After yesterday's music post, it only felt fair to highlight the books coming out this Fall that I am most looking forward to. So:
The Casual Vacancy, JK Rowling
I am quite fascinated by the prospect of Rowling writing for adults. I know there have been quibbles, and harsher criticisms, of her skills as a stylist and constructor of prose (criticism I somewhat see, somewhat don't), but what happens to her style when she is writing for a more mature audience? Additionally, her topic--the political squabblings amongst a small English village set off by the death of one of its inhabitants--sounds right up her alley. The depiction of petty bureaucrats and political grievances (Umbridge, Dursleys) was some of the best stuff in the Potter novels, and a story set in that milieu is something I have high hopes for her ability to pull off.
Telegraph Avenue, Michael Chabon
Chabon's The Amazing Adventures of Kavailer and Klay remains one of the best novels I've read in the last decade or so, and so any new novel from his Mac (it's gotta be a Mac, right?) is welcome. The plot details have been hazy in coming, but Amazon now has a write up that indicates a battle between a small music store and a big chain at its center, with a healthy dollop of race mixed in. Sounds like a good fit to Chabon's interests and gifts. As good as Kavalier and Klay is, nothing else Chabon has written has hit that same sweet spot (although much of it has been quite good), so I am interested to see if this reaches those heights.
NW, Zadie Smith
It's been a while since Smith's last novel, the excellent On Beauty, and it's good news that she's back in the game. Four central characters from the same housing development are apparently followed as they make their way in the world, which feels like a strong (albeit maybe too comfortable?) place for Smith to play in.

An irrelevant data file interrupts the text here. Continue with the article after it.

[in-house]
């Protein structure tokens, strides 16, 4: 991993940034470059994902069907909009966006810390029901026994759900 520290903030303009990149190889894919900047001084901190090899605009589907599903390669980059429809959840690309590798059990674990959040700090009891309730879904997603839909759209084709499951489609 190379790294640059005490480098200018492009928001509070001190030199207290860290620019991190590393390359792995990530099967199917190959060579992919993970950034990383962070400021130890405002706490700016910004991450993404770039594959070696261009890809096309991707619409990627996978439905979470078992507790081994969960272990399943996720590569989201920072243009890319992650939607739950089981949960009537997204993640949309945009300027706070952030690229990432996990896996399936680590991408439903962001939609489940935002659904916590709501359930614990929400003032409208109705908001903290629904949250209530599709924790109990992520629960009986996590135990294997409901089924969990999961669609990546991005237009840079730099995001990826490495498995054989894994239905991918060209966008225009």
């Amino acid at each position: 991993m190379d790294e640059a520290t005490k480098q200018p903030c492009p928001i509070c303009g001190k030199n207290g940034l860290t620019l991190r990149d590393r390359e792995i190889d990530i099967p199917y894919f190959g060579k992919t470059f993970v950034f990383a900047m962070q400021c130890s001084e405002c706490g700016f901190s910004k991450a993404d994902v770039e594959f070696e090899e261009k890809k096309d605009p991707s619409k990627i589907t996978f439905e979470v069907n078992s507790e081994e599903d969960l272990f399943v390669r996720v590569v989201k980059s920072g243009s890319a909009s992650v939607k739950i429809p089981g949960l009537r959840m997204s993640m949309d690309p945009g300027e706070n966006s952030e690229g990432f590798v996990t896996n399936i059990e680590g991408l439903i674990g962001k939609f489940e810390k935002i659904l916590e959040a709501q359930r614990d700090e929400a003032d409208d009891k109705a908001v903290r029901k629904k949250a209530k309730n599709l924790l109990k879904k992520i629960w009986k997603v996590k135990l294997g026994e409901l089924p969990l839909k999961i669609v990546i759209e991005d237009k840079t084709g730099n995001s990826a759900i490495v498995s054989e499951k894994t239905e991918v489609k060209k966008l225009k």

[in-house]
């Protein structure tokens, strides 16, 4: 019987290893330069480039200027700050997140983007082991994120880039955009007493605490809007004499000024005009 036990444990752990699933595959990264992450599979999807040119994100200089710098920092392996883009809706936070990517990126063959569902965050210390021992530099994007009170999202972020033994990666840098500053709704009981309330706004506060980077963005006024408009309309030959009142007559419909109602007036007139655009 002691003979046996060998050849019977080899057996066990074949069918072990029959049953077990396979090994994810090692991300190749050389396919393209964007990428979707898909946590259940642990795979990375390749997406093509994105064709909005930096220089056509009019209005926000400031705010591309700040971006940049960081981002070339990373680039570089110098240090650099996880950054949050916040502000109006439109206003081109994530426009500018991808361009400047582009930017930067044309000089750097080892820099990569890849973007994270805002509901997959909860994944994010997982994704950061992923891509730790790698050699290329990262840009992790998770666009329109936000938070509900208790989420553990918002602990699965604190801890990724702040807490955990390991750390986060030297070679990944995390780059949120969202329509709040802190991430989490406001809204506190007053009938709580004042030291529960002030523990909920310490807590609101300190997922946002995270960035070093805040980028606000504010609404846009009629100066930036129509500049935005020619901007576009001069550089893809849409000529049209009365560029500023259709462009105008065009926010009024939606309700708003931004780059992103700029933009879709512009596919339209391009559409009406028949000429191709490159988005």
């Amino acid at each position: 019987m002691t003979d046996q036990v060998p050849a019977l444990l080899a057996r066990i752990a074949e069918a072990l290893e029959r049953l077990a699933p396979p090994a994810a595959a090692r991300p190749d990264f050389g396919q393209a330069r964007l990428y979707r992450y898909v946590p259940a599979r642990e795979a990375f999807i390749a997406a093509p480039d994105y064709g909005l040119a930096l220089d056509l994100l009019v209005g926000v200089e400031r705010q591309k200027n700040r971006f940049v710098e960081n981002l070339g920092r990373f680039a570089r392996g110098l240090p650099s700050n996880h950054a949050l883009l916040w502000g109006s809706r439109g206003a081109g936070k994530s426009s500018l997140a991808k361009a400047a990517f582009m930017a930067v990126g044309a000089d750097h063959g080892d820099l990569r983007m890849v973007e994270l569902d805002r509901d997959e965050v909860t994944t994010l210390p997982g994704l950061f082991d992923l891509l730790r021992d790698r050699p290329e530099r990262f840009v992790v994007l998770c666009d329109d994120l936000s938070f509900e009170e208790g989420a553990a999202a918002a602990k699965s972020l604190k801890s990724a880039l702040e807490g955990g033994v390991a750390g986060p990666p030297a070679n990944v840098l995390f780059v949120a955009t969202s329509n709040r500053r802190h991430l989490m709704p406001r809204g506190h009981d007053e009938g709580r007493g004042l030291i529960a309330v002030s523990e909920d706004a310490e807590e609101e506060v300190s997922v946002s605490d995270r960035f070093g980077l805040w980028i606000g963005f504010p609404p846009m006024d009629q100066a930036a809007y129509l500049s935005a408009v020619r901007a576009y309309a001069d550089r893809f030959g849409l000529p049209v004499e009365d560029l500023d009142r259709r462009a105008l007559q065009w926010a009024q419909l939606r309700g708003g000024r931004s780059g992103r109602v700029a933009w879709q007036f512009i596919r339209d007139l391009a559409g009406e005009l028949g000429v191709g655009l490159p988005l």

Flight Behavior, Barbara Kingsolver
Kingsolver's Poisonwood Bible is near the top of my must-re-read list (right next to Kavalier and Klay!), so good was that tale of a missionary family in Africa. Her last novel was a epic historical novel about Diego Rivera, Frida Kahlo and others, that, good as it was, always felt just a bit stretched, as if you could feel her straining just a bit as she pushed against her boundaries and away from the familiar. This new novel, which takes place back in the Appalachian setting she knows so well, feels at first blush like a coming home.
Live By Night, Dennie Lehane
Dennis Lehane usually writes tightly constructed, completely engrossing mysteries that are as much about character and place as the plot mechanics and twists of the mystery itself. His series of novels featuring detectives Kensie and Gennaro is a great, great series, with the best book in the bunch, Gone, Baby Gone turned into one of the most underappreciated films to come out in the past decade. But he also is known for a nicely stuffed historical novel about the police strike in Boston, The Given Day, that is may be his best work yet. So seeing that his new novel is set during the Prohibition, and seems to be a similarly epic novel set during real historical events, has me excited.